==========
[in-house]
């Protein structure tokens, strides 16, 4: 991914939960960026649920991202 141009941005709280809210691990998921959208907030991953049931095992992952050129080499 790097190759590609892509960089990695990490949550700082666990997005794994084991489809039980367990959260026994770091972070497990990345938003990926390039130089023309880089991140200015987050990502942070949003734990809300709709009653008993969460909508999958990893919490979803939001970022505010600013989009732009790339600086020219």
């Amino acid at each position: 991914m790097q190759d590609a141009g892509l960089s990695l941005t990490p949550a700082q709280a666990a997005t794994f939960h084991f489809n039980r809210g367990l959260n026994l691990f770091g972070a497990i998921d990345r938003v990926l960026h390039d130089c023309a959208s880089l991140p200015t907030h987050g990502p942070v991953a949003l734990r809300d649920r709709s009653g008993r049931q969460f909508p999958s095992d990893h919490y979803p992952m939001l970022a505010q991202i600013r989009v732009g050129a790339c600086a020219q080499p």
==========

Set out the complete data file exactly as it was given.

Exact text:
[in-house]
């Protein structure tokens, strides 16, 4: 991914939960960026649920991202 141009941005709280809210691990998921959208907030991953049931095992992952050129080499 790097190759590609892509960089990695990490949550700082666990997005794994084991489809039980367990959260026994770091972070497990990345938003990926390039130089023309880089991140200015987050990502942070949003734990809300709709009653008993969460909508999958990893919490979803939001970022505010600013989009732009790339600086020219």
């Amino acid at each position: 991914m790097q190759d590609a141009g892509l960089s990695l941005t990490p949550a700082q709280a666990a997005t794994f939960h084991f489809n039980r809210g367990l959260n026994l691990f770091g972070a497990i998921d990345r938003v990926l960026h390039d130089c023309a959208s880089l991140p200015t907030h987050g990502p942070v991953a949003l734990r809300d649920r709709s009653g008993r049931q969460f909508p999958s095992d990893h919490y979803p992952m939001l970022a505010q991202i600013r989009v732009g050129a790339c600086a020219q080499p």